DDG is a very slow burn. The horror doesn't come into play for quite some time, instead focusing on the people who've found themselves thrown into chaos and the things they must do to ensure their own survival. These are people who have lost loved ones, sometimes their entire families, and must now make do with a life without camaraderie or the comforts they once took for granted. Simmons handles this heartbreakingly well. Several times I found myself feeling real pity for his characters, wanting them to somehow find their way to happiness. There were times, as well, when I almost didn't want to turn the page, knowing fully well that in horror novels those that die often outweigh those that survive to see The End.
DDG is a wild, highly emotional ride that I'm very glad to have taken. Its sequel, DOLL PARTS, is forthcoming, and I'll be picking it up the moment it hits Amazon.
1 of 1 people found the following review helpful
Mark Louis Baumgart
- Published on Amazon.com
On June 6, 1941 we invaded Normandy; on June 5, 2005 the world ends. Musta missed it on the telly, and despite it ending in a whimper instead of a bang, I'm pretty sure something of that great a significance wouldn't have happened without me noticing. I'm sure there was significance in Simmons picking that date; it certainly wasn't because that's also my birthdate.
Anywho, Despite being young, Jimmy and Siobhan already have the demeanor of an old married couple trapped in a loveless marriage. Siobhan is depressed, and Jimmy is just a dick. They are driving down the road when Jimmy buys it, along with ninety-nine percent of the populace, including the animals, of Belfast. Unfortunately, people hate dying alone, so when Jimmy dies he manages, to Siobhan's great consternation, as he is the one driving, to take Siobhan with him. Too bad, I kinda liked her. Anyway, they drive their car into an upcoming train that is carrying teenagers Caroline "Caz" Donaldson and Tim Adamson.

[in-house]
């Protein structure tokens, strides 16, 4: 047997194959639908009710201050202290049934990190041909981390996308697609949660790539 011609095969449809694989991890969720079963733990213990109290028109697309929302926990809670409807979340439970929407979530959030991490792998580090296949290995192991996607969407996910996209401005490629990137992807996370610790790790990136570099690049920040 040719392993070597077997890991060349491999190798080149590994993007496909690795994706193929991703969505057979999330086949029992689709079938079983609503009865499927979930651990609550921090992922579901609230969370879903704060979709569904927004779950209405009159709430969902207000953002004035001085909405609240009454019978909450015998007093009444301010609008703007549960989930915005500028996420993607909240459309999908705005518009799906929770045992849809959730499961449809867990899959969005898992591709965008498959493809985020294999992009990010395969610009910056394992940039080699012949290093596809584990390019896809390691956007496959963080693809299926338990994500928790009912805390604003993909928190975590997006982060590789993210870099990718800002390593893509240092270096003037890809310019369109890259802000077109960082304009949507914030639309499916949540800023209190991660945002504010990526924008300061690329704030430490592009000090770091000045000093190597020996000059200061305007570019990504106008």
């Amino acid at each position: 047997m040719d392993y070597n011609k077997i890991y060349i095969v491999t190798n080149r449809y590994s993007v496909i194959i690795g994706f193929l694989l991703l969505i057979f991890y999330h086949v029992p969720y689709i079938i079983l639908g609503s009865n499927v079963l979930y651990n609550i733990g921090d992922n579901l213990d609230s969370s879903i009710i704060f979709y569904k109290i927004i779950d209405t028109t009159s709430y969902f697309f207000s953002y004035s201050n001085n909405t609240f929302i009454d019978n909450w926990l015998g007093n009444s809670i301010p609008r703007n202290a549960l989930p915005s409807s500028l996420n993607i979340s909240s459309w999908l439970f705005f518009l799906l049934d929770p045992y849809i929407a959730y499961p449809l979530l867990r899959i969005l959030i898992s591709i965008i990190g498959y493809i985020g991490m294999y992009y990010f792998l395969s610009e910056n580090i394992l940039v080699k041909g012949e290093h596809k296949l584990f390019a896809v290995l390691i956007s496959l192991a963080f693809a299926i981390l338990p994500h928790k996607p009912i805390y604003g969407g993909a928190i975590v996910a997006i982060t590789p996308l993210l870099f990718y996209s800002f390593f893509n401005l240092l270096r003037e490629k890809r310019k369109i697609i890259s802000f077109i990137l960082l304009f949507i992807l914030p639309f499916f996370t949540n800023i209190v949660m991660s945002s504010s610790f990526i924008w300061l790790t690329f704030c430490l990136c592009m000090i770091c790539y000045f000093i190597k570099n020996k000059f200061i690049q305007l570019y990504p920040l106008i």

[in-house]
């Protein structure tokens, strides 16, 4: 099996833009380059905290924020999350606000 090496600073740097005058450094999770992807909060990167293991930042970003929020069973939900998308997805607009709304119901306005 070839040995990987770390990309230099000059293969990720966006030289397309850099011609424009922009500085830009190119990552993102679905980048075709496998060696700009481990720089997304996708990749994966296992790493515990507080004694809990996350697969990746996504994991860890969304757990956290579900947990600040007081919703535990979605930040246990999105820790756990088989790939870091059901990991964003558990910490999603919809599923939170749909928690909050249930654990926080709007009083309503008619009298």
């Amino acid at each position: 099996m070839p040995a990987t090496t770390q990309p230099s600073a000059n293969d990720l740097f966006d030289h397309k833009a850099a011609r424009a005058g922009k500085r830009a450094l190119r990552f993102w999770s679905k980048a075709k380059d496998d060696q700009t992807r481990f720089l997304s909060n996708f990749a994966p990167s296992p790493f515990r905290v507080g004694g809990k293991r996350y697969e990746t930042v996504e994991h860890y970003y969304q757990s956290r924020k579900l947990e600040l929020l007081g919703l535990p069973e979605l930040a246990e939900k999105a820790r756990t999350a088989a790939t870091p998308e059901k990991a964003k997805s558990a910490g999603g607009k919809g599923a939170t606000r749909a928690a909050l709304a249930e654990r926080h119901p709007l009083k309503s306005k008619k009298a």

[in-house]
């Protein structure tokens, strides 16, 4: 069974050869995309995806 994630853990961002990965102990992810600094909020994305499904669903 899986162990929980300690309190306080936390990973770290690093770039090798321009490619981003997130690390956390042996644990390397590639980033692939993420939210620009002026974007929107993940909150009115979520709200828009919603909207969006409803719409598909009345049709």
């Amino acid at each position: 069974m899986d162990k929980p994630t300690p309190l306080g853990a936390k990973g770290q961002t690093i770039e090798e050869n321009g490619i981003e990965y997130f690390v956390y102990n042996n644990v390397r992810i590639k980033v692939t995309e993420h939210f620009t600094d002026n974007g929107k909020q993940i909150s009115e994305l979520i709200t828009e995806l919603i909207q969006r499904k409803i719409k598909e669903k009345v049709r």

We are then introduced over the next couple of chapters to three separate bunches of people. Congregating together, there are the survivors of the Belfast die out, a bunch that includes Caz, Tim, and drunken lout Sean Magee. There is also the nihilistic tattooist Star, who finds that her business has just taken a nose-dive, and who unfortunately, while looking colorful, turns out to be a rather colorless character. Belfast also gives us a seperate bunch led by the Preacher Man, a survivor who, astounded at still being alive, decides to start his own church, and preach and help other survivors.
Then there is the convoy lead by Roy Beggs and Mairead Burns who are traveling down the motorway and are about ten miles shy of Belfast. They are a couple by convenience, traveling together for safety's sake, and the trip is a contentious one, Beggs is an ex-soldier, brutal and racist, and Burns is militant IRA, and neither forgives and neither forgets, and both hate the other. They decide to camp out at an abandoned school only to find that somebody had already broke into it. Deciding to check things out Beggs and Burns find that the school's cleaner has gone to her final reward, but they also find Clare McAfee, a small child who is hiding at the school after her mother has died.